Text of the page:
[PATCH] url: add distribution and version to user-agent request header (BC)
mpm at selenic.com
Thu Jul 14 18:16:12 EDT 2016
On Thu, 2016-07-14 at 11:22 -0700, Gregory Szorc wrote:
> On Thu, Jul 14, 2016 at 11:06 AM, Augie Fackler <raf at durin42.com> wrote:
> > (+mpm for history confirmation)
> > On Thu, Jul 14, 2016 at 2:04 PM, Gregory Szorc <gregory.szorc at gmail.com>
> > wrote:
> > >
> > > On Thu, Jul 14, 2016 at 10:48 AM, Augie Fackler <raf at durin42.com> wrote:
> > > >
> > > >
> > > > On Wed, Jul 13, 2016 at 10:18:26PM -0700, Gregory Szorc wrote:
> > > > >
> > > > > # HG changeset patch
> > > > > # User Gregory Szorc <gregory.szorc at gmail.com>
> > > > > # Date 1468473406 25200
> > > > > # Wed Jul 13 22:16:46 2016 -0700
> > > > > # Node ID 6ad61d5001b1fbfebf317d0557f158d4b34a0772
> > > > > # Parent 52433f89f816e21ca992ac8c4a41cba0345f1b73
> > > > > url: add distribution and version to user-agent request header (BC)
> > > > It's actually intentional that we don't advertise hg version in either
> > > > direction to my recollection.
> > >
> > > Do you know why?
> > I believe it's so clients don't advertise "I'm vulnerable to X!",
> Browsers, Git, curl, wget, and nearly every other application advertises
> version numbers and therefore vulnerabilities to known issues.
Yeah, this is actually a bigger issue in the other direction. The _server_
should not expose its version because it's a sitting target that's vulnerable to
scanning. But our capabilities model makes us somewhat vulnerable to
fingerprinting that can establish ranges. Mostly not a problem: our server
attack surface for unauthenticated users is pretty solid.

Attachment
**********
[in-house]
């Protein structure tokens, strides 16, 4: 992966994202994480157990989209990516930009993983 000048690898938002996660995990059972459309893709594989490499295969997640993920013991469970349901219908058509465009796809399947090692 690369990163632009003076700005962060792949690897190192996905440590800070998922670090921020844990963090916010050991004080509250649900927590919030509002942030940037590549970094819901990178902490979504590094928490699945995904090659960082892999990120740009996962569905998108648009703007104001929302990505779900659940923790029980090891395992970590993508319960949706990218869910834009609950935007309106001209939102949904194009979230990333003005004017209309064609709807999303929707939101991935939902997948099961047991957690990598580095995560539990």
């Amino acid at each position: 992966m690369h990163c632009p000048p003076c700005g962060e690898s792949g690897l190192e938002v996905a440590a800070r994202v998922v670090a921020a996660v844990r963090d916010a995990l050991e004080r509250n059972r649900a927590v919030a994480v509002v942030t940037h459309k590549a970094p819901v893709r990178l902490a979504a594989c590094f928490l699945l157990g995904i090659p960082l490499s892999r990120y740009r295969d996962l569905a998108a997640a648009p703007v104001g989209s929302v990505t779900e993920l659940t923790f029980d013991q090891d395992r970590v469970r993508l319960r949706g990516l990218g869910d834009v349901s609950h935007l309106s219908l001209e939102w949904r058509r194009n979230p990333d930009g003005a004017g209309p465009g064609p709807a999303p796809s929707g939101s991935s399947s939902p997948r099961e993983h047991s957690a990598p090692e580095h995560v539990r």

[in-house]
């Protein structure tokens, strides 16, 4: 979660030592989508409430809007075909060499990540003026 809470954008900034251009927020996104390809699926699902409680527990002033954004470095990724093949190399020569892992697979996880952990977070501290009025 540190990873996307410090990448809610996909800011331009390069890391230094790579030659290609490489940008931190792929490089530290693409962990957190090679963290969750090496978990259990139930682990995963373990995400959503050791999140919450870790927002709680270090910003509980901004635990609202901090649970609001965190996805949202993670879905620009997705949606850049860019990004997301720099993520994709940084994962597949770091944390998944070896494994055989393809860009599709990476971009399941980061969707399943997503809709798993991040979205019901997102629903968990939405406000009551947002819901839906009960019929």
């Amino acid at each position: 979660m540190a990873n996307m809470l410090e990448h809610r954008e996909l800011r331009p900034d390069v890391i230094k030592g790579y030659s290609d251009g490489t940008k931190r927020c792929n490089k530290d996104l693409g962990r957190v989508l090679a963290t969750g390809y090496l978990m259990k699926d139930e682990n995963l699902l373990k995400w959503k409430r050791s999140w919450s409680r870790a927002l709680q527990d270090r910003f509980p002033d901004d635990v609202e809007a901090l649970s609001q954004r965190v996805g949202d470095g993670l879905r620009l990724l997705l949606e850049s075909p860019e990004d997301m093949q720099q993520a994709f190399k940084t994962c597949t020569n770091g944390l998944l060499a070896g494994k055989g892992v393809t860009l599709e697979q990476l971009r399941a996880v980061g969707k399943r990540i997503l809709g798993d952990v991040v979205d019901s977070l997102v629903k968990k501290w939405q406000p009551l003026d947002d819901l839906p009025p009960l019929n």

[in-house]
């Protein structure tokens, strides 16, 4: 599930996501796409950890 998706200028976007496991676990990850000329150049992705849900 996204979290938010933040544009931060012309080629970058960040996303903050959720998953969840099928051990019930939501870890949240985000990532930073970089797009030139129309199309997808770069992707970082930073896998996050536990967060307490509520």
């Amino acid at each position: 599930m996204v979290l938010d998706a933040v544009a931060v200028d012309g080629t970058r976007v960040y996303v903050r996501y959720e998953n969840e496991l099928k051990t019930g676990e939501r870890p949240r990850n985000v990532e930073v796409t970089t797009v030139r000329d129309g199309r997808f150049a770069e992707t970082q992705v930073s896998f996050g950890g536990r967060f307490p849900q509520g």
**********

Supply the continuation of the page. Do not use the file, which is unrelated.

> > and
> > also a bit so that people properly use capabilities and not version
> > numbers to sniff for behavior.
> I sympathize. To counter that point, the User-Agent can also be used by
> servers to work around bugs in known busted clients. This is explicitly
> called out as a use case for the header in the HTTP RFCs.
Yes, but the web's protocol model is not really the same as ours. In Mercurial,
the client is supposed to make every protocol decision while the server
passively does what it's asked to do while keeping no state and making no
choices. There's no negotiation taking place, so the server never needs or
should know what the client is capable of except via what it asks for.
This model has served us very well for keeping the server side simple and
compatible and the client complexity has been pretty well-contained as well. But
it does have the various downsides you've mentioned like being unable to herd
your kittens remotely.
I'm ok with exposing a version to servers for logging purposes, but we shouldn't
do anything to facilitate looking at it in the server side code.
I think your theory that __version__ won't contain spaces is optimistic.
Mathematics is the supreme nostalgia of our time.
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